Sham Declaration Dooms Chuck Yeager’s Case

     (CN) – Legendary aviator Chuck Yeager filed a sham declaration after failing to answer nearly 200 questions during a deposition, the 9th Circuit ruled Monday.
     Yeager and his foundation sued Ed and Connie Bowlin, owners of Aviation Autographs, in 2008. He claimed that the Bowlins had failed to properly pay him for signing several lithographs, and that they had repeatedly used his name and image to sell items that he had not endorsed. He also alleged that the couple had tricked him into autographing certain memorabilia ostensibly for charity that was actually sold for their benefit alone.
     At his deposition, however, Yeager could not remember answers to 185 questions put to him by the defendants. Three months later, after the Bowlins had filed for summary judgement, Yeager submitted a declaration that provided many of the facts that he could not recall during the deposition.
     U.S. District Judge William Shubb ruled in Sacramento that the declaration was a sham and ignored it. Shubb granted summary judgment to the Bowlins on all federal claims, and found that Yeager’s state-law privacy claims had been filed outside the statute of limitations.
     On appeal in the 9th Circuit, Yeager argued that the declaration could not have been a sham because it did not contradicthis deposition testimony.
     The three-judge federal appeals panel in San Francisco disagreed.
     “This is not a case in which a deponent’s memory could credibly have been refreshed by subsequent events, including discussions with others or his review of documents, record, or papers,” Judge A. Wallace Tashima wrote for the unanimous panel. “In this case, the District Court found that ‘the disparity between the affidavit and deposition is so extreme that the court must regard the differences between the two as contradictions.’ This finding was not clearly erroneous. The District Court could reasonably conclude that no juror would believe Yeager’s weak explanation for his sudden ability to remember the answers to important questions about the critical issues of his lawsuit. It is implausible that Yeager could refresh his recollection so thoroughly by reviewing several documents in light of the extreme number of questions to which Yeager answered he could not recall during his deposition and the number of exhibits used during the deposition to try to refresh his recollection. Thus, the District Court’s invocation of the sham affidavit rule to disregard the declaration was not an abuse of discretion.”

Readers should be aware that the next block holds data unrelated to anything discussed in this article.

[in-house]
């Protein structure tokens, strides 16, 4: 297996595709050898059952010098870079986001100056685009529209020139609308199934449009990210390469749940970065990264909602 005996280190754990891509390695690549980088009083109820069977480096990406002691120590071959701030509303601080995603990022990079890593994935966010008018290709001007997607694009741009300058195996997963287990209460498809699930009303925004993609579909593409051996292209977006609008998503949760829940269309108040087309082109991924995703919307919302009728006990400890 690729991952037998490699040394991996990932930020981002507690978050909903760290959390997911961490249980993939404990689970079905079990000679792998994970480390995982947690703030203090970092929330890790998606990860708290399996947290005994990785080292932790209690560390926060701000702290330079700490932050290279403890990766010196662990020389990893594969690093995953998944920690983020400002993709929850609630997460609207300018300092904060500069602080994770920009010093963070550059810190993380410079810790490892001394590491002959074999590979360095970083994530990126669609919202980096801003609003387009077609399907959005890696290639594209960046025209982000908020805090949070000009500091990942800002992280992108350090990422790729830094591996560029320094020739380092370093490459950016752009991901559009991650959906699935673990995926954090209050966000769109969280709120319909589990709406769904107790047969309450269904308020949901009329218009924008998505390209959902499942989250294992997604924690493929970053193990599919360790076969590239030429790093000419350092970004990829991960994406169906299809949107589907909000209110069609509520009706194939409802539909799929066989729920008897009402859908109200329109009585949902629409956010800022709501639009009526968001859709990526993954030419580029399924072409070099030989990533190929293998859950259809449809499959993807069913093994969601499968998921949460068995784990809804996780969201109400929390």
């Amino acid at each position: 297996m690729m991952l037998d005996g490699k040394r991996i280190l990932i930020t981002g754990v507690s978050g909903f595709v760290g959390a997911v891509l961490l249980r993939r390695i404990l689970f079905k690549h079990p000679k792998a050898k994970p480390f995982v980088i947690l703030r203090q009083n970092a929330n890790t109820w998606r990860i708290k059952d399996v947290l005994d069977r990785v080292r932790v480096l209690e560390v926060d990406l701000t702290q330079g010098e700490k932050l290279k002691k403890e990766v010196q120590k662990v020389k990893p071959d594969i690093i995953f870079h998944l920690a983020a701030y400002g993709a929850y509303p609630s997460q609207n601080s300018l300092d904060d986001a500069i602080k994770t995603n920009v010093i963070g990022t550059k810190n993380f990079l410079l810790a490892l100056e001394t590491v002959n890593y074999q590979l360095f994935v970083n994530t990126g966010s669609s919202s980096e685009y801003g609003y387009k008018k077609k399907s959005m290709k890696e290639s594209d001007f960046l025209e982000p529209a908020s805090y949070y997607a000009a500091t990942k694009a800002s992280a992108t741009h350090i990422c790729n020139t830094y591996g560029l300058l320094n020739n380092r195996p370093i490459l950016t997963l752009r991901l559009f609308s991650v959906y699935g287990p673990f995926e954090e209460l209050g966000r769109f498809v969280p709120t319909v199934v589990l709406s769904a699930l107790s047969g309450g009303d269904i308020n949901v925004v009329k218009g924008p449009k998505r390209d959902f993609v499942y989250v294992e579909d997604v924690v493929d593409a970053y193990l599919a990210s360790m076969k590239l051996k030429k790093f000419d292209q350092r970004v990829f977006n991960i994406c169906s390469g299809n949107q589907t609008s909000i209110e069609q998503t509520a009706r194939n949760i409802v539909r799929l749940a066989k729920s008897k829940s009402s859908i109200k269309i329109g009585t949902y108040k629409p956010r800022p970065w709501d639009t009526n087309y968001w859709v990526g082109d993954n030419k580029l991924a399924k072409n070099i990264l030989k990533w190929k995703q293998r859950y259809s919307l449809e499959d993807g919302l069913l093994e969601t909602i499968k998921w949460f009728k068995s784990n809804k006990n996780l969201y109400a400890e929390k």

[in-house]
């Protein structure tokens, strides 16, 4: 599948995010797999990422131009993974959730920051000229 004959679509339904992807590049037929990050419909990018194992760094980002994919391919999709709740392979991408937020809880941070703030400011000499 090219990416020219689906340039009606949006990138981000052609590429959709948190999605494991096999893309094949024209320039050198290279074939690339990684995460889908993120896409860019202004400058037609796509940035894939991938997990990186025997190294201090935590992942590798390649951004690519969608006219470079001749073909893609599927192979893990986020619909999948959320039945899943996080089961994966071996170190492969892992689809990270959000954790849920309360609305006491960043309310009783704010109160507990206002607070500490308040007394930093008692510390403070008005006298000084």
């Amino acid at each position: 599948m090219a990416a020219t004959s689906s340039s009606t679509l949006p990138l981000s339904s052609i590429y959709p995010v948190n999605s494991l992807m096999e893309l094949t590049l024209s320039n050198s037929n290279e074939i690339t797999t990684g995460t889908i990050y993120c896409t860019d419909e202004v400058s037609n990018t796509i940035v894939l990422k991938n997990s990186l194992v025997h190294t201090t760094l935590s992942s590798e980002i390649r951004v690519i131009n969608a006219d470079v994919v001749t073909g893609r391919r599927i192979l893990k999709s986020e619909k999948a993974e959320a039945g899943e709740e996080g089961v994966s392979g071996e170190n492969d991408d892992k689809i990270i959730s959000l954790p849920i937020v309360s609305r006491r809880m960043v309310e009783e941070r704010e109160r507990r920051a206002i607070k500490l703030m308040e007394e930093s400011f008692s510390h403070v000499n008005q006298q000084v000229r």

Yeager also failed to maneuver around the two-year statute of limitations by claiming that the Bowlins had “republished” the offending statements on their website.
     “Under California law, a statement on a website is not republished unless the statement itself is substantively altered or added to, or the website is directed to a new audience,” the ruling states, adding that a “defendant does not republish the statement by simply continuing to host the website.”

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